God took Jeremiah down to the potter’s house to teach him a valuable lesson, a lesson that each of us desperately needs to learn this morning. The lesson is so important for us to learn because somehow, some way, we have convinced ourselves that we are the final authority, we are the determiner of what is right and true, what is to be acceptable concerning what God is like, and what God does and doesn’t do. God took Jeremiah down to the potter’s house and this morning I want to begin our time together in God’s Word by inviting all of us to make that journey with Jeremiah once again. Let’s read together from Jeremiah 18:1-6.

1 This is the word that came to Jeremiah from the LORD: 2 “Go down to the potter’s house, and there I will give you my message.” 3 So I went down to the potter’s house, and I saw him working at the wheel. 4 But the pot he was shaping from the clay was marred in his hands; so the potter formed it into another pot, shaping it as seemed best to him. 5 Then the word of the LORD came to me: 6 “O house of Israel, can I not do with you as this potter does?” declares the LORD. “Like clay in the hand of the potter, so are you in my hand, O house of Israel. (Jeremiah 18:1-6 NIV)

By the time Jeremiah leaves the potter’s house he knows for certain that he and every other person on the planet is merely clay on the Potter’s wheel. The lesson which we need to get a firm grasp upon this morning is that God is God and we are clay on the Potter’s wheel.

The imagery of the potter and the clay is used over and over again throughout the Bible. Each and every time the imagery is used the same message is being conveyed. Let me show you a few of the instances of the appearance of the potter and the clay. First, turn with me to Isaiah 29:15-16.

15 Woe to those who go to great depths to hide their plans from the LORD, who do their work in darkness and think, “Who sees us? Who will know?” 16 You turn things upside down, as if the potter were thought to be like the clay! Shall what is formed say to him who formed it, “He did not make me”? Can the pot say of the potter, “He knows nothing?” (Isaiah 29:15-16 NIV)

I love the phrase, “You turn things upside down…” Isn’t that exactly what we’ve done today? We’ve put ourselves in the place of God. We’ve decided that we will be the captain of our own ship, we will determine our own course through this life, and we are quick to say what God will do, won’t do, or could never do with our lives. We’ve turned things upside down. Let’s take another look at the potter and the clay in the prophet Isaiah. Turn with me to Isaiah 45:7-11.

7 I form the light and create darkness, I bring prosperity and create disaster; I, the LORD, do all these things. 8 “You heavens above, rain down righteousness; let the clouds shower it down. Let the earth open wide, let salvation spring up, let righteousness grow with it; I, the LORD, have created it. 9 “Woe to him who quarrels with his Maker, to him who is but a potsherd among the potsherds on the ground. Does the clay say to the potter, ‘What are you making?’ Does your work say, ‘He has no hands’? 10 Woe to him who says to his father, ‘What have you begotten?’ or to his mother, ‘What have you brought to birth?’ 11 “This is what the LORD says– the Holy One of Israel, and its Maker: Concerning things to come, do you question me about my children, or give me orders about the work of my hands? (Isaiah 45:7-11 NIV)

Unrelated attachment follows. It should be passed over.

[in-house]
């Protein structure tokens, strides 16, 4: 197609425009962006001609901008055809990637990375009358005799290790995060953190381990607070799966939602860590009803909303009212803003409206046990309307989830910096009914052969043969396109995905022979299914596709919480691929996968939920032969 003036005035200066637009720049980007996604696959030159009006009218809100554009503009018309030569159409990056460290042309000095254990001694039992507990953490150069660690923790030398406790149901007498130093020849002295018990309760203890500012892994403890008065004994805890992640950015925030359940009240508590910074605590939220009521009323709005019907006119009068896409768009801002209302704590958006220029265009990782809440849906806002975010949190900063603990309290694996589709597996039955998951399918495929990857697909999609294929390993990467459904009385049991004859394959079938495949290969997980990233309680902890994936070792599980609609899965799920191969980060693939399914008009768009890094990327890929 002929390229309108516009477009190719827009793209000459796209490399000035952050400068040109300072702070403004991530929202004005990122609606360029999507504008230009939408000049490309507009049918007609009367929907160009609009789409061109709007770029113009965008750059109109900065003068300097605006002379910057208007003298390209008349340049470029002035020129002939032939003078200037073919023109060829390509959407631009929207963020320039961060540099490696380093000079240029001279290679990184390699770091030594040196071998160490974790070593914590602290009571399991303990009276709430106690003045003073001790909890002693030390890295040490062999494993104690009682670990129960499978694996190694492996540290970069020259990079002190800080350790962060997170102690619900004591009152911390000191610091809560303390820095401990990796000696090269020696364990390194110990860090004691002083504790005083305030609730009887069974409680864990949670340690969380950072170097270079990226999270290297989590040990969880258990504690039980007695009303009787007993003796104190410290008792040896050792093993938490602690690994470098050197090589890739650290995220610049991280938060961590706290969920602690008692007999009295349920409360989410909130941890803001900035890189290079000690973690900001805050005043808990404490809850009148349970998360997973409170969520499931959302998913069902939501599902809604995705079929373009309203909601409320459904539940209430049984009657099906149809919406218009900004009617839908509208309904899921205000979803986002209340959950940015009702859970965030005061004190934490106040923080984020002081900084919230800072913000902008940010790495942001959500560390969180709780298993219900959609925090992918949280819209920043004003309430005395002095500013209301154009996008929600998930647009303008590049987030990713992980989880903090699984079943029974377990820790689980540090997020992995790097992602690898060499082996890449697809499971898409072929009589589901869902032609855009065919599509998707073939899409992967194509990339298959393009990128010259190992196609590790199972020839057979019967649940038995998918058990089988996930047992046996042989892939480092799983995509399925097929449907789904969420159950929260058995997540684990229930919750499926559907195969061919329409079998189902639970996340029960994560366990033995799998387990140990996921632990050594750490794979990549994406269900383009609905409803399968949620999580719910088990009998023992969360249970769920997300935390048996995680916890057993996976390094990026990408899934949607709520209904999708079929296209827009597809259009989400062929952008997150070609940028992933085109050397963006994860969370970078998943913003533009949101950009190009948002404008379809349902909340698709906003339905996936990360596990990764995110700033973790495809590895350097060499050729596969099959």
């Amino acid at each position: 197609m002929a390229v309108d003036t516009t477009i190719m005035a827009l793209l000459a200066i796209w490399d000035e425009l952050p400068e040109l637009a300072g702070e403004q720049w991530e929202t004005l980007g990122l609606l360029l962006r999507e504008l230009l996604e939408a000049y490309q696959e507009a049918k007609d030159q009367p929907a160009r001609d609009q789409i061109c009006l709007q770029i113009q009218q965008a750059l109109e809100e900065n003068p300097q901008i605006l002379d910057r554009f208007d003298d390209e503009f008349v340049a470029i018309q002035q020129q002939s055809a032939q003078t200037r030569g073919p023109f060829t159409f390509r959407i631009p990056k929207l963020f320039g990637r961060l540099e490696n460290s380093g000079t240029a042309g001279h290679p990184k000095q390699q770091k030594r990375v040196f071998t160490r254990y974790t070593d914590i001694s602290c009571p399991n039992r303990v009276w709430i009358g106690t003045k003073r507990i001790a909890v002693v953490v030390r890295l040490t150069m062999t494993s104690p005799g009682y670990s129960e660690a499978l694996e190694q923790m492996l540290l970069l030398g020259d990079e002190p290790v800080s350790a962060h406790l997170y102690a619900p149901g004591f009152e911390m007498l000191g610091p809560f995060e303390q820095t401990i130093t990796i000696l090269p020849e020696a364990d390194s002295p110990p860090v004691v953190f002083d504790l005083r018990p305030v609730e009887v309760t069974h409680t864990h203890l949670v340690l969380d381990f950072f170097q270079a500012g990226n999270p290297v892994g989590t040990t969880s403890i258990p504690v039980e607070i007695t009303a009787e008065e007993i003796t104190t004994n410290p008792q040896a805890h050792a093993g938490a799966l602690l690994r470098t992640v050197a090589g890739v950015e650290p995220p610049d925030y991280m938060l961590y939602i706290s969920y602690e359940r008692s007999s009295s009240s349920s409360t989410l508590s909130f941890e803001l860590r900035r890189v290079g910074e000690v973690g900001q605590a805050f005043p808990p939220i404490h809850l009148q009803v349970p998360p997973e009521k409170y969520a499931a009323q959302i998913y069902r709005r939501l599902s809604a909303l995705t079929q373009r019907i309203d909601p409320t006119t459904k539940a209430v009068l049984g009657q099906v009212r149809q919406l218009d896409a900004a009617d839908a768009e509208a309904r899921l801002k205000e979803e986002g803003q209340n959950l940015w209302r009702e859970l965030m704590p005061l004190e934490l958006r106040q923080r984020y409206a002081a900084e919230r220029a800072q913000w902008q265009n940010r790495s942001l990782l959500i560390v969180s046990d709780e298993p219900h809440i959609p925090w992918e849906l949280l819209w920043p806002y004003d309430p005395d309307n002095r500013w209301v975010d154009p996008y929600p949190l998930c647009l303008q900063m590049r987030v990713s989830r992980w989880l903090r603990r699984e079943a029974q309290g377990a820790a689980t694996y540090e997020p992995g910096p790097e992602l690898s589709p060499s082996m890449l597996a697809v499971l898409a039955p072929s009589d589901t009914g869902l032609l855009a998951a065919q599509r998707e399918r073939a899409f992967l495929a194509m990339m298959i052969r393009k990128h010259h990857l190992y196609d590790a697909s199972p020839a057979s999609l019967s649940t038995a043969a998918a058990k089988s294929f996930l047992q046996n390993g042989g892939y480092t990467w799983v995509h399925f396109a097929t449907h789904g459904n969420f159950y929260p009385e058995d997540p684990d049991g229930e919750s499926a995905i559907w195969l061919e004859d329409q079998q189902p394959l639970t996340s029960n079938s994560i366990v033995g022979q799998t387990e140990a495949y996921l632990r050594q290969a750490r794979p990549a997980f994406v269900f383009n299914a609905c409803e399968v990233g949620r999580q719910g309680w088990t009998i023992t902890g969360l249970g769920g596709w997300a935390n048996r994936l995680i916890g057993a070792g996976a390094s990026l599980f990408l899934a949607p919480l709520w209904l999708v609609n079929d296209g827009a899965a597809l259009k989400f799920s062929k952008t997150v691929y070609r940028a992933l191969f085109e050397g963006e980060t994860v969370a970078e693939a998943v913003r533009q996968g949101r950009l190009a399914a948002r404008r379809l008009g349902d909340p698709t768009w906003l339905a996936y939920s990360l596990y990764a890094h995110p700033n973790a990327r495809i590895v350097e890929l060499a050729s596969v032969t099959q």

The very first verse confirms my statement about how we have determined what God will or won’t do in our lives and in the world. God says, “I form the light and create darkness, I bring prosperity and create disaster; I, the LORD, do all these things.” We don’t have any problem believing that God creates prosperity, that He gives us all of the things that we have placed under the heading, “Good Things,” but we would never agree with God’s statement that He “brings disaster.” We state emphatically that the troubles of this life, the hardships we face as individuals and as nations are unknown to God–He would never do such a thing! Oh really? That’s not what God says. Our place is on the wheel my friends. Our place is to recognize the Potter who is at work. The Potter is molding us, shaping us, conforming us to the image of His Son as He does His work through the events, all of the events, of our lives.

The same theme of the potter and the clay is picked up by the Apostle Paul in the New Testament. In Romans 9, Paul writes to the folks in Rome about what God has done. He has chosen the Israelites as His Covenant people and yet they have rejected Jesus. God chose to intervene in Sarah’s life when she was past the time of childbearing. God chose Jacob over Esau for no apparent reason other than that is what God chose to do. God chose to raise up Pharaoh for a purpose and the purpose was to put on display God’s mighty power throughout the earth. We might not agree with what God has done. We might not like God’s methods or purposes in history, but we must remember that He alone is God and we are not.

We people are very good at questioning the decisions that others make. A coach will make a call to go for the win instead of tying the game and going into overtime and every man who ever played Pee Wee football knows what a dumb decision the coach just made. A parent will make a decision about where to send their child to school and some of their friends will comment to one another, “Well, I would never do that to my kid!” Employees learn about a new decision made by the owners of the company and they will gather around the water cooler and question the wisdom of the new policies. And let’s not forget church folks. Church folks are quicker on the trigger than Rooster Cogburn when it comes to criticizing and second guessing aren’t they?

We question one another’s wisdom and decision making all of the time. I’ve learned the hard way that when others question me I need to listen because I’m so limited in my understanding, I don’t know much at all, and I need the input of others. When it comes to questioning what God is doing and why He is doing it then we have exited the realm of sanity and are most certainly going to miss what God is trying to do in our lives. Paul puts it this way.